When Odric last looked out the window, it had been early afternoon. Now a cold mist had settled on Thraben, and the city was cloaked in evening shadows. Where is the moon? Odric's arm jerked involuntarily, nearly upending his ink jar. No, he reminded himself. It no longer matters. The phases of the moon were no longer predictors of life and death now that Avacyn had returned and cleansed the world. Or at least begun to...
He glanced across the oak table at Grete, his lieutenant, who looked surprised by his sudden movement. Sir Odric, Master Tactician, Commander of the Gavony Riders and Recipient of the Moonsilver Accommodation didn't startle easily.
"Sir?" Grete asked.
"Darkness fell," he told her. She glanced out the window, and he saw similar emotions play across her features. We've spent too many years as prey. Too many years spent cowering in the shadows.
Art by Karl Kopinski
"There's still no sign of Ludevic," Grete continued, scanning the parchment. "A miller spotted him near Estwald, but he'd moved on before the cathars could detain him. So the hunt continues."
Just the thought of the mad alchemist made his head ache. Odric leaned back and pressed his palms against his temples. This was a temporary assignment—one he had requested in hopes of getting an angel's-eye view of Innistrad. Every regiment sent in daily dispatches of what they encountered in the field. From these reports, Odric was piecing together where the Church's power was still being threatened. But he didn't enjoy sitting in a leather chair in a cathedral chamber. He was a battlefield man, much better suited to combat maneuvers than negotiating the politics of the Avacynian Church.
"What of your friends around Hanweir?" Odric asked and was rewarded with a slight smile from the deadly serious Grete. She'd led an assault against a legion of ghouls ravaging the moorlands, a success that had earned her the promotion to second in command.
"We're hunting down the last stragglers. Gisa is being transported from the Rider's Lock up to Thraben next week."
"Triple the escort," Odric said. "She's caused enough trouble in my lifetime."
Grete nodded and scanned the last dispatch. Only a few more days, and Odric's administrative duties in Thraben would be done. His time here had been valuable. He knew that demons were still on the loose, but Avacyn herself was focused on the Helvault escapees. Necromantic activity still plagued the moorlands, but nothing like the heyday of Gisa and Geralf's tyranny. Sigarda's forces were hunting the perpetrators of the Nephalia Massacre. The vampires had all but slunk back to Stensia. Someday soon, I will purge that province myself, but first I must be sure that Avacyn's blessings hold.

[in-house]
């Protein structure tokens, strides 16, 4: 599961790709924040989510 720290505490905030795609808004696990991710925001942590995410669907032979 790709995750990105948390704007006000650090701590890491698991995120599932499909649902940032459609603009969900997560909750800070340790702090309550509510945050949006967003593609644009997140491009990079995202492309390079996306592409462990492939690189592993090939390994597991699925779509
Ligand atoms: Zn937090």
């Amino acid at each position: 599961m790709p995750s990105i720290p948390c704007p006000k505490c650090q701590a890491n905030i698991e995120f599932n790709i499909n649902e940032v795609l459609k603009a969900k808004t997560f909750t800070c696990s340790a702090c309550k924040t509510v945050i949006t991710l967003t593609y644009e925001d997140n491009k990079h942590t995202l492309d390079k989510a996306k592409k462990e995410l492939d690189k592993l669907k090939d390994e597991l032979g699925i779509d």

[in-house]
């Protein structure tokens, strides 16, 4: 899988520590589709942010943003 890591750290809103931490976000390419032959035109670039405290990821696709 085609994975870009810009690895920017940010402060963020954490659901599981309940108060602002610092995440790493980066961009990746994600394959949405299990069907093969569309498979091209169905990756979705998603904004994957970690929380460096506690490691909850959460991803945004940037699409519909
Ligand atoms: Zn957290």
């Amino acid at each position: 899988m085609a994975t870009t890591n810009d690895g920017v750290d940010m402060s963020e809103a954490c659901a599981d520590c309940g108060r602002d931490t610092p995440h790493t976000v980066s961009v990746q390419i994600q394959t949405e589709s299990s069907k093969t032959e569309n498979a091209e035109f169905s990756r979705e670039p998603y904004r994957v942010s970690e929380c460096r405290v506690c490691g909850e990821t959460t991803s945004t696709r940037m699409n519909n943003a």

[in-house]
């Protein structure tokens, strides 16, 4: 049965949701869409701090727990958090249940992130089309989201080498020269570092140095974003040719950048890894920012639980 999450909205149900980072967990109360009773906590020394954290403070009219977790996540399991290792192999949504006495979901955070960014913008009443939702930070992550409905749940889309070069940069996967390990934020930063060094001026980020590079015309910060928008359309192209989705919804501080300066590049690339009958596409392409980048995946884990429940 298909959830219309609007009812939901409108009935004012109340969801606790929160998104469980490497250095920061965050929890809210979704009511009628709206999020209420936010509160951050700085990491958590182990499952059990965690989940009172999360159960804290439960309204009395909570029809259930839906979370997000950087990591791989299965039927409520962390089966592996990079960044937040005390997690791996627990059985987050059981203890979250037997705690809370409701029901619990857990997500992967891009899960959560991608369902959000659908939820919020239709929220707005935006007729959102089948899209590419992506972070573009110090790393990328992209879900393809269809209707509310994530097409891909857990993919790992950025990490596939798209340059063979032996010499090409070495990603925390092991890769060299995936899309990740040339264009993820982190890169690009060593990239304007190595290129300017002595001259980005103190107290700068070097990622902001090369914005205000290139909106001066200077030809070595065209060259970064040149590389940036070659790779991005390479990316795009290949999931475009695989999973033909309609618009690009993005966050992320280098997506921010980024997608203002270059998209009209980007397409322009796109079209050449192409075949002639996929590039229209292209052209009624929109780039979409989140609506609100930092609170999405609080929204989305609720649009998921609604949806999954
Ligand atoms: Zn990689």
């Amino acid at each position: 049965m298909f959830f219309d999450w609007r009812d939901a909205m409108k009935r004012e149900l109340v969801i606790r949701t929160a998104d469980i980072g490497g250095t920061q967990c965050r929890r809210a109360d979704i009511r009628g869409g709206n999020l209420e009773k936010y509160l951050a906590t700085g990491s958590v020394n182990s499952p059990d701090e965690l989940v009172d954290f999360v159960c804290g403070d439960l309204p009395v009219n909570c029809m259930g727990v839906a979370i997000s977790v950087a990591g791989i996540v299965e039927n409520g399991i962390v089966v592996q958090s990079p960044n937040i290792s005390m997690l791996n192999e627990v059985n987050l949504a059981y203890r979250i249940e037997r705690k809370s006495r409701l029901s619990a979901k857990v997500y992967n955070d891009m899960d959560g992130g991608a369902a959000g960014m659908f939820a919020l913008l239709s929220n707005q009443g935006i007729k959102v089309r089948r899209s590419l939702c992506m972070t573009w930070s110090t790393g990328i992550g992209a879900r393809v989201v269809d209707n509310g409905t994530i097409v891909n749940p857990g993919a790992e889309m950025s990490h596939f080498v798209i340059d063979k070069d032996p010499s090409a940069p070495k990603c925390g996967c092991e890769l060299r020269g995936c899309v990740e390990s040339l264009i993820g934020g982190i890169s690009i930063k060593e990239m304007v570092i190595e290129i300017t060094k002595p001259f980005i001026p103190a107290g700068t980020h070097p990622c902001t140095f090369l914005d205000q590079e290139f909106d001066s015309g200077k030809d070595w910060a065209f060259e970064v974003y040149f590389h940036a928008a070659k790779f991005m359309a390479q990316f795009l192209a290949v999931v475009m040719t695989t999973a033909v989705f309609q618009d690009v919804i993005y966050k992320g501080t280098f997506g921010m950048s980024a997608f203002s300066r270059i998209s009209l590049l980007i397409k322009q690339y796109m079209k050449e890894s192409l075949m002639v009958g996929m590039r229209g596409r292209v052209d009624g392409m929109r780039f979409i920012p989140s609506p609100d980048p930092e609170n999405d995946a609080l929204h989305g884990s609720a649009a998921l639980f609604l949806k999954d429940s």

"The mayor's son in Torbach tumbled down a river bank and broke his leg."
Odric sighed. "Does the mayor of Torbach truly request the Church's assistance to fix a boy's leg?"
"It says he fell fleeing a... werewolf. He later died of a fever and gangrene."
As Odric pushed himself to his feet, it felt as if a steel trap had closed around his stomach. Every morning since the Cursemute had rid the land of the lycanthrope curse, he'd fallen to his knees praising Avacyn's blessing. But in his heart, he doubted. What if the wolfir reverted to a murderous state? What if the abominations that had slaughtered so many of his kin returned?
"Rouse our regiment," he told Grete. "It seems our days in Thraben have come to an abrupt end."
Odric, Master Tactician | Art by Michael Komarck
The Mayor of Torbach was a pompous, red-faced administrator who took power after Avacyn returned. A sheep in fancy clothes, Odric thought. Not a leader during the darkest hours. The mayor had been ranting at them since they arrived in his chamber. Grete shifted uncomfortably beside Odric, no doubt wondering why he was letting this tirade go on so long.
"I demand to know! What is this new devilry? Werewolves walk even during the half moon? Did you not promise that this curse was lifted from us? These wolfir may slaughter us even during the daylight?"
"Sir, there is no reason to believe that a wolfir—" Odric said.
"It slaughtered the widow of Bitterheart Hill!" the mayor interrupted. "Destroyed her cottage just last night! And took its time under her roof. Maybe it slumbered a bit? Going to cook a hock of meat in her fireplace?"
"The creature was in her cottage?" Odric asked.
"This vile creature is terrorizing my village. Where are the angels? The cathars waste time building bridges and trimming apple trees and..."
"One more question," Odric interrupted. "Has it attacked other cottages? Or just the widow's?"
"Cottages, no. But my son! He was just a boy...."
Odric laid his hand on the mayor's shoulder. At his touch, the man abruptly stopped speaking, and tears brimmed in his brown eyes.
"We will find the monster that killed your son and put its head on a pike," Odric assured the mayor, who had lost his bluster and seemed to have no more words for them. Odric and Grete found their own way back to the street where their horses waited.
"He acted as if all it was our fault," Grete said angrily.
"He's a grieving man," Odric replied. A man who has lost a son to a werewolf, he thought. Just as I have.